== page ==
10 Tips for Starting a More Sustainable, Eco-Friendly Diet

The climate is changing and how we eat is contributing.

Climate change has become a hot topic lately, as the severity and frequency of major storms, droughts and other natural disasters has spiked in many locations around the globe. While it might seem like one person can’t make a difference in the face of these forces, how and what you choose to eat can have an impact, says Elisa G. Mora, a registered dietitian and supervisor of disease management with CalOptima, a county-organized health system in Orange County, California. “Just as different foods can have differing impacts on human health, they also have differing impacts on the environment.”

Janette Wong, a registered dietitian with Santa Clara Valley Medical Center in San Jose, California, agrees, noting that “what we choose to buy and eat can impact the planet immensely.”

It’s a local and global issue.

Mora notes that America isn’t the only nation that’s struggling with planetary and human health when it comes to diet. “As nations have urbanized and citizen incomes have increased worldwide, traditional diets, which are typically higher in quality plant-based foods, have transitioned to a Western-style dietary pattern,” she says. This transition is “characterized by high consumption of calories, highly processed foods including refined carbohydrates, added sugars, sodium and unhealthy fats, and high amounts of animal products. Along with the potentially negative human health impacts associated with this nutrition transition, this dietary pattern is ultimately unsustainable” for the planet because of how these foods are produced and delivered.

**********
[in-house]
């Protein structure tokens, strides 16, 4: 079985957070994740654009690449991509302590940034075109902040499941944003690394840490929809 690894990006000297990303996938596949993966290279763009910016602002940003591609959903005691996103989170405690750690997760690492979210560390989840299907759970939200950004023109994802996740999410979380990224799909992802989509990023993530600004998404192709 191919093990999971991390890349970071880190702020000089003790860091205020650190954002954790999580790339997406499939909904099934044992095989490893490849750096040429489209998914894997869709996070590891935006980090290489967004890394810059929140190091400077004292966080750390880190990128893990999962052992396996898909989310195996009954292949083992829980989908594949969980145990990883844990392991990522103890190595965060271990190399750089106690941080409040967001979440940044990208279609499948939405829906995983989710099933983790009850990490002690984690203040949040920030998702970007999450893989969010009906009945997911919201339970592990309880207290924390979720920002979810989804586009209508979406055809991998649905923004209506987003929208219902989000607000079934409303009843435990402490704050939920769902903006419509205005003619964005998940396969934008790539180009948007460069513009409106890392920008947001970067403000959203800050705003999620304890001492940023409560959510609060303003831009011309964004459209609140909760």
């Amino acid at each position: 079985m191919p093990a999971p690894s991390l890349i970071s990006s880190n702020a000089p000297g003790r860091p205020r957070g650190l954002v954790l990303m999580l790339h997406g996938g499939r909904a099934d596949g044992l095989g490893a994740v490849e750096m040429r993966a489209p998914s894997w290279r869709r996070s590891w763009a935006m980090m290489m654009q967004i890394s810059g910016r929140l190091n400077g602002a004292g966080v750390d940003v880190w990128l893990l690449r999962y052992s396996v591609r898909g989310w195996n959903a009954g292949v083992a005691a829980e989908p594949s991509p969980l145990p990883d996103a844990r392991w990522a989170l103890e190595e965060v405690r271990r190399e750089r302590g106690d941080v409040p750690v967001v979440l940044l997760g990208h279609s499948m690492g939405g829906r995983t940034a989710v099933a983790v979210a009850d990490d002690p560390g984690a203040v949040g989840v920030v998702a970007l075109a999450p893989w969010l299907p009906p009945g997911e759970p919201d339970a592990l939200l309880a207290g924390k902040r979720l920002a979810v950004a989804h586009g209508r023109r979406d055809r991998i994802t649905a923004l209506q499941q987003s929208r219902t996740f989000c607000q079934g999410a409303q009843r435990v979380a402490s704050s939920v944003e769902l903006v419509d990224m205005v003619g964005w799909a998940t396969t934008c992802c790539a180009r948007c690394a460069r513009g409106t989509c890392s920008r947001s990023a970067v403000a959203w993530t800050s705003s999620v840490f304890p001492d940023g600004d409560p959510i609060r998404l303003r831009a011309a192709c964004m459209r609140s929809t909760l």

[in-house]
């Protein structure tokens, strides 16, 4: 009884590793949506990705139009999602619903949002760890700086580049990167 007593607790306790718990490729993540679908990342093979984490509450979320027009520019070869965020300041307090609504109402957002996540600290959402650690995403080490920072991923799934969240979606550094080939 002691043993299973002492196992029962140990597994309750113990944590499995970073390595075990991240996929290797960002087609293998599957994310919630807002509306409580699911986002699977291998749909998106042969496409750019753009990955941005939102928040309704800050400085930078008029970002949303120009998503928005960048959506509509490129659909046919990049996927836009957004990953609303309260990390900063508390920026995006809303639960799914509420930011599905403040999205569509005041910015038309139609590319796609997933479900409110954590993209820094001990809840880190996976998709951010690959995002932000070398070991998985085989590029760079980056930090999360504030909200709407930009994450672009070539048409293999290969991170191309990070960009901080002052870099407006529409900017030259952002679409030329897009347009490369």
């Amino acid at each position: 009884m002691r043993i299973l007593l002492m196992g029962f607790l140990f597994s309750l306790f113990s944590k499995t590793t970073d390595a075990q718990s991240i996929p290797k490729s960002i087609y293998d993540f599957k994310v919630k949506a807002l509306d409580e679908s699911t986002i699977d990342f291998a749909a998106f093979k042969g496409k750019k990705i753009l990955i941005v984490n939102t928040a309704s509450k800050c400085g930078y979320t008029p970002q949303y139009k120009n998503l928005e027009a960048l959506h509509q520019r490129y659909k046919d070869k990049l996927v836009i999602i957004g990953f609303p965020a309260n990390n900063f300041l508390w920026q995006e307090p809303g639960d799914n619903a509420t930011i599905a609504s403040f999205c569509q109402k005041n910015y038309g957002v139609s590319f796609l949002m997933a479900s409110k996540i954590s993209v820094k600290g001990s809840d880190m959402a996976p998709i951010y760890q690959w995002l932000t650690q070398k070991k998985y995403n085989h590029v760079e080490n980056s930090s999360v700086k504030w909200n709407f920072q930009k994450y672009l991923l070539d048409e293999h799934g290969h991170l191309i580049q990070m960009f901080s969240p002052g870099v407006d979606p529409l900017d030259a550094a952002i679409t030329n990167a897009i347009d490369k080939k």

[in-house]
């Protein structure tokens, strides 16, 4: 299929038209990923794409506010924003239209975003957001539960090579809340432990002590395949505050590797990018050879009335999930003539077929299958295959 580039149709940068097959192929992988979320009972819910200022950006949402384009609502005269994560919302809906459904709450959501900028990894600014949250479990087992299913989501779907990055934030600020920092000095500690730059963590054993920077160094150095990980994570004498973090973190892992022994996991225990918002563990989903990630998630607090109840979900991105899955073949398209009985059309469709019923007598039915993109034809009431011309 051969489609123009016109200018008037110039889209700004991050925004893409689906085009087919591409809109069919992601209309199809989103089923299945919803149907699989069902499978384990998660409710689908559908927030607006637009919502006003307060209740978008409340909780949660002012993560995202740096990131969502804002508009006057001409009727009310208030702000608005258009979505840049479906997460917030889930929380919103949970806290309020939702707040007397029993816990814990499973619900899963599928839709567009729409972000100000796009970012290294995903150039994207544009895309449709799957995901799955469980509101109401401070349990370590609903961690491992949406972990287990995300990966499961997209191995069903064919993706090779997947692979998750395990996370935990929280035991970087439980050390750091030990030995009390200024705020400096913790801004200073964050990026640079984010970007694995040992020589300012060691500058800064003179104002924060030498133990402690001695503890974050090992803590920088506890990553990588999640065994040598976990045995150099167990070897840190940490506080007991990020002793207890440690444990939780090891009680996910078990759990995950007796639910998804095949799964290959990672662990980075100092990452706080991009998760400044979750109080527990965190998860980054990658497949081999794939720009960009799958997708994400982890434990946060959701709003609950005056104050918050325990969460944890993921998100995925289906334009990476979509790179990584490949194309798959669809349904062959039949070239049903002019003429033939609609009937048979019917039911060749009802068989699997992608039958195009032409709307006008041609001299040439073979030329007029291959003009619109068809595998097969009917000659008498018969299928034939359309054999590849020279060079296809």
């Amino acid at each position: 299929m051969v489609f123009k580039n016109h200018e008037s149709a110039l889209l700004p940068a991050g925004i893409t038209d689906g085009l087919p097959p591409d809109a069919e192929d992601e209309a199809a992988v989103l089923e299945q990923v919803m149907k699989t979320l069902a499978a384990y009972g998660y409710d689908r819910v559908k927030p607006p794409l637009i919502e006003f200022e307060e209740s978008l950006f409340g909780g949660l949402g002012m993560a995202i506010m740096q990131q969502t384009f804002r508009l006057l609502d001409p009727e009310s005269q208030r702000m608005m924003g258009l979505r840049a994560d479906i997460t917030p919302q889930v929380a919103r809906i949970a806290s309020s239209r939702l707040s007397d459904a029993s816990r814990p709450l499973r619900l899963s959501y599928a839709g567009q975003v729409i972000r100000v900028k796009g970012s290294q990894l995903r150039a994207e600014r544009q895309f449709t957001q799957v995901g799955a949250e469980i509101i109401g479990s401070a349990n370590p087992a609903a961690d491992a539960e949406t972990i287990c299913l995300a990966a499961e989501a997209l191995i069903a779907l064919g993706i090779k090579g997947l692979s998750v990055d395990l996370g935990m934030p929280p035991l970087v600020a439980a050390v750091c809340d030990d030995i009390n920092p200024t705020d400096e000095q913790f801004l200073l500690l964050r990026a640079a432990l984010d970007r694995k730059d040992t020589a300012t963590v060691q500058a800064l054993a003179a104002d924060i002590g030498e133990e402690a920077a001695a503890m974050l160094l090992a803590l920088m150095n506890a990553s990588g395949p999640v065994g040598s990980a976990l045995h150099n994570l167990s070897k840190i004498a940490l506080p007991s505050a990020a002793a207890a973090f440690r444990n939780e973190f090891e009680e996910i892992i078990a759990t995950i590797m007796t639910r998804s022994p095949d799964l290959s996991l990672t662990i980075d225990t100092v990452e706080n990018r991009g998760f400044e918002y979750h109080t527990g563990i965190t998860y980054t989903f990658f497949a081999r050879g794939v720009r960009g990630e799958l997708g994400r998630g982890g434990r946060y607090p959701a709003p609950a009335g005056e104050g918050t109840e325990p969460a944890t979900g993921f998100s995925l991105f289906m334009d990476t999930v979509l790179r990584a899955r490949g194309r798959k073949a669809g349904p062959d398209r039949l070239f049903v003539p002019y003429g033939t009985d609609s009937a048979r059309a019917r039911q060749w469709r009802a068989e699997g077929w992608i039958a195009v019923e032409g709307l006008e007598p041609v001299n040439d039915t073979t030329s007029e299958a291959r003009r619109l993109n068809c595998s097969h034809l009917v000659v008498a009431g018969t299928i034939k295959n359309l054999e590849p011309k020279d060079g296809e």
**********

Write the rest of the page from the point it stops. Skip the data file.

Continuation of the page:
Shifting to a planetary health diet

Shifting towards a “planetary health diet” can nurture both people and planet. The planetary health diet was developed in 2019 by the EAT-Lancet Commission, which used scientific targets for healthy and sustainable food systems to make targeted recommendations for improved human and planetary health.